@hapax: But your naked Barbie and Ken image is priceless!!!

  46. Carolyne
    Sep 03, 2013 @ 16:46:06

    @Evangeline Holland:

    The emotional intensity between the two up to that point was such that it felt wistful and sweet to give them their privacy on their wedding night.

    I’ve read some books that successfully evoke that feeling (though I can’t think of any offhand). It’s very satisfying to be in the hands of an author who can lead you to that moment where you smile knowingly and let the happy couple go off for some privacy. It’s like sitting back with the author after the wedding feast for leftover cake and wine and having a quiet chat and deciding to come back and see how they’re getting on at brunch. That approach of course doesn’t work for every story, but it’s nice when it does. Dare I say it, it’s sweet.

    The first time an editor asked me to add a sex scene was a whole 15 years ago. (Mind you, I’m only newly returned to writing in this genre, and you will all be the first to hear me screaming like a maniac if I ever get published.) I obediently/rebellious added one lone, enormous sex scene precisely, mathematically in the middle–and in spite of myself made it the narrative hinge of the story, changing (so I like to say) everything before and after it. So, I have to thank the editor, although I think all she meant was, “readers expect hot-hot-hot sex for their money” in m/m. I’m sure my offense at being made to revise (by an editor! yegads!) changed my attitude toward sex scenes, and about what I want to read, irrevocably.

    you are expected to maintain that same level in every book you write

    I personally promise to be a better reader when it comes to unfair expectations and always expecting an author to fit a certain box/scratch a certain itch/etc./etc. Then authors get stuck in having to use different pseudonyms for different types of books, and I’ve always thought that was too bad. Not to mention confusing.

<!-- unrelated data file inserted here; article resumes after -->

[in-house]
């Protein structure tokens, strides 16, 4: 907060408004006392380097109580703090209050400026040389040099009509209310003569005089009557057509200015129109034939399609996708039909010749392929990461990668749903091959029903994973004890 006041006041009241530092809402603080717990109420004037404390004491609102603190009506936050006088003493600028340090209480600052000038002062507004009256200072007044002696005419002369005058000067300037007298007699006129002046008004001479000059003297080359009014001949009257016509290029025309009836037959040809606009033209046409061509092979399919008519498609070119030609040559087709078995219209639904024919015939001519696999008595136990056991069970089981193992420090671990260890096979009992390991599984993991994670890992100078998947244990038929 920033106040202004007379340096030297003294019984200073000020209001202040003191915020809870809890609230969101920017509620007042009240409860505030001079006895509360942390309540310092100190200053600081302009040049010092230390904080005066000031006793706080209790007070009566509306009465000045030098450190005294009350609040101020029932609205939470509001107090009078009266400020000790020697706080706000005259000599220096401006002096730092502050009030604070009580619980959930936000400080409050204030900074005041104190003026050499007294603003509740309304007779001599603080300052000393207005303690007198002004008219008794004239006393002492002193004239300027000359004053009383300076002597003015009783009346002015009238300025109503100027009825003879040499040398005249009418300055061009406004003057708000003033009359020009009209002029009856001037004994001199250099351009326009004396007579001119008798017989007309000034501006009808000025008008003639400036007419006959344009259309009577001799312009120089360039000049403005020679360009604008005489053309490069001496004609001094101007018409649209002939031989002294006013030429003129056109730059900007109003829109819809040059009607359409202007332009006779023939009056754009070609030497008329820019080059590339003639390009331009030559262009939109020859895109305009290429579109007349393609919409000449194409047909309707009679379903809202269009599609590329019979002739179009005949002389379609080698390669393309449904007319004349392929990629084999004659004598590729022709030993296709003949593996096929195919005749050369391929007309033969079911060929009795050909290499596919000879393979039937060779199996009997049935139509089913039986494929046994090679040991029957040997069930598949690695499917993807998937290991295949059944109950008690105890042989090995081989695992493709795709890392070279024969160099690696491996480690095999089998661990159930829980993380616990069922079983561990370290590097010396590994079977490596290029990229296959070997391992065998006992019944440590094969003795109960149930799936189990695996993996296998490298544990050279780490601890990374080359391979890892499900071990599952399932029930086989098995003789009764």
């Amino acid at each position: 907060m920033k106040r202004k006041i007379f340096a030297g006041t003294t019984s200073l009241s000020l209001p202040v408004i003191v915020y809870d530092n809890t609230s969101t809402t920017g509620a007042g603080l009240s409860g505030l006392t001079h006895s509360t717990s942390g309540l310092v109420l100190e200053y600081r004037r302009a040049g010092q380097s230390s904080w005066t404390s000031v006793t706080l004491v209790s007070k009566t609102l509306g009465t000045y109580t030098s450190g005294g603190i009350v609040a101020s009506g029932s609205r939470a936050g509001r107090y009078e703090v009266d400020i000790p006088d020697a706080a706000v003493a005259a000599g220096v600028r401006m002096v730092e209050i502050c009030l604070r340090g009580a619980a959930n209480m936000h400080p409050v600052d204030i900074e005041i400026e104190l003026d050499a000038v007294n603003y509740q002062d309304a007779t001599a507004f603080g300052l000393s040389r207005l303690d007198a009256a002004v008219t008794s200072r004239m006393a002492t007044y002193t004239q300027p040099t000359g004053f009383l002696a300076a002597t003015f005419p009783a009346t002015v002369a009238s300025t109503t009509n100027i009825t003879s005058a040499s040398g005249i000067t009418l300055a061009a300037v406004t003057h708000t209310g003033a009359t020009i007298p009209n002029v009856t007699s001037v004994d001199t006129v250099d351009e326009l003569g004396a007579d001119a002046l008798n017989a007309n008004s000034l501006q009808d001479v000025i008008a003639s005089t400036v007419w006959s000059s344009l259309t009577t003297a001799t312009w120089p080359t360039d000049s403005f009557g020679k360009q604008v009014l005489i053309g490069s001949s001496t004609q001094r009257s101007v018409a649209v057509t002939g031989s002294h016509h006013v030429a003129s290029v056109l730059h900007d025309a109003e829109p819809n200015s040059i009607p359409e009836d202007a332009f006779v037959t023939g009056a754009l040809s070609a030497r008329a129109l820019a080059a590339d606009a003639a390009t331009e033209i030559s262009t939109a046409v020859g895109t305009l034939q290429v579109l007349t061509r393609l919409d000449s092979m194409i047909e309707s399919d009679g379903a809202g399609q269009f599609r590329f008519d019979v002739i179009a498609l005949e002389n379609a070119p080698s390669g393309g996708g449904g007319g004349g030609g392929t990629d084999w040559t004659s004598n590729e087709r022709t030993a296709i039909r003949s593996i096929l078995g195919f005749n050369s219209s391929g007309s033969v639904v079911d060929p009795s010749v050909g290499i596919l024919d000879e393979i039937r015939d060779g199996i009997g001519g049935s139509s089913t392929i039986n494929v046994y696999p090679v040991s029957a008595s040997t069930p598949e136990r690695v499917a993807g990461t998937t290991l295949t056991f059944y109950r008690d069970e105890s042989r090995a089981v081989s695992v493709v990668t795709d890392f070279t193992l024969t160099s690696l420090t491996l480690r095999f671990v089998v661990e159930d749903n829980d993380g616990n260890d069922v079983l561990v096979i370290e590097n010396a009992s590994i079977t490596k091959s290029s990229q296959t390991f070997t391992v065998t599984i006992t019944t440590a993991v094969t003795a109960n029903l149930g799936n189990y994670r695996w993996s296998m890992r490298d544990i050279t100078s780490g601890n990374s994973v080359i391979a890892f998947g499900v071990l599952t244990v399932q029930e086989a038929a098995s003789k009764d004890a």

47. Lada
    Sep 03, 2013 @ 17:00:59

    I find it interesting that pretty much every single person in the comments have said they only want to read sex when it’s important for story/character development yet it seems to me there is an overabundance of erotic romance with sex happening early and often. I agree (hope) with someone above that there will be a backlash from the FSoG copycats currently saturating the market.

    I’ve certainly enjoyed being in the bedroom with a number of characters (that sounds strange) but lately find myself missing real sexual tension and a good build-up. Nothing turns me off more than insta-lust. It’s interesting that so many of the examples of well done sexual tension the commenters mention are for classic authors like Heyer and Austen. I think one of the reasons I enjoy series that feature the same main characters so much is because we get a better chance to watch relationships build slowly and often have to wait several books before we get to the bedroom. This doesn’t work well for straight romance, of course, because readers expect the HEA by the end of the book.

    This discussion reminded me of a movie I saw a while back called Sweet Land about a mail-order bride coming to settle on a farm in MN in the 1920’s. You never see the couple do more than hold hands but watching two people who can barely communicate fall in love was flat-out one of the sexiest I’ve ever seen. I remember wondering back then where the books like this movie are. Thanks for the great article, Sunita!

  48. Selma
    Sep 03, 2013 @ 17:08:45

    @Sunita “And I hate the word “sweet” (even though I use it). I know what SAO means, but it winds up being used to describe books that are not sweet in any other way” yesssssss this is definitely a problem for me. I avoid using the term because “sweet” has so many implications that I don’t really feel fit realism-based romantic suspense. Even “closed-door” has some of those implications. Because hotter romance has become the norm, our perspective has shifted so that we assume there must be a *reason* for it if sex scenes aren’t included. That isn’t necessarily a good or bad assumption in and of itself (since I don’t want to stigmatize hot romance either), but sometimes it’s misleading.

    I think there’s a possibility that, especially with self-publishing and small presses becoming so much more prevalent, eventually things will even out a little as the wake of 50 Shades fades. So we might see more niche labeling pop up. We already have a bit, what with separating out New Adult and erom v. erotica.

  49. Lynne Connolly
    Sep 03, 2013 @ 17:27:37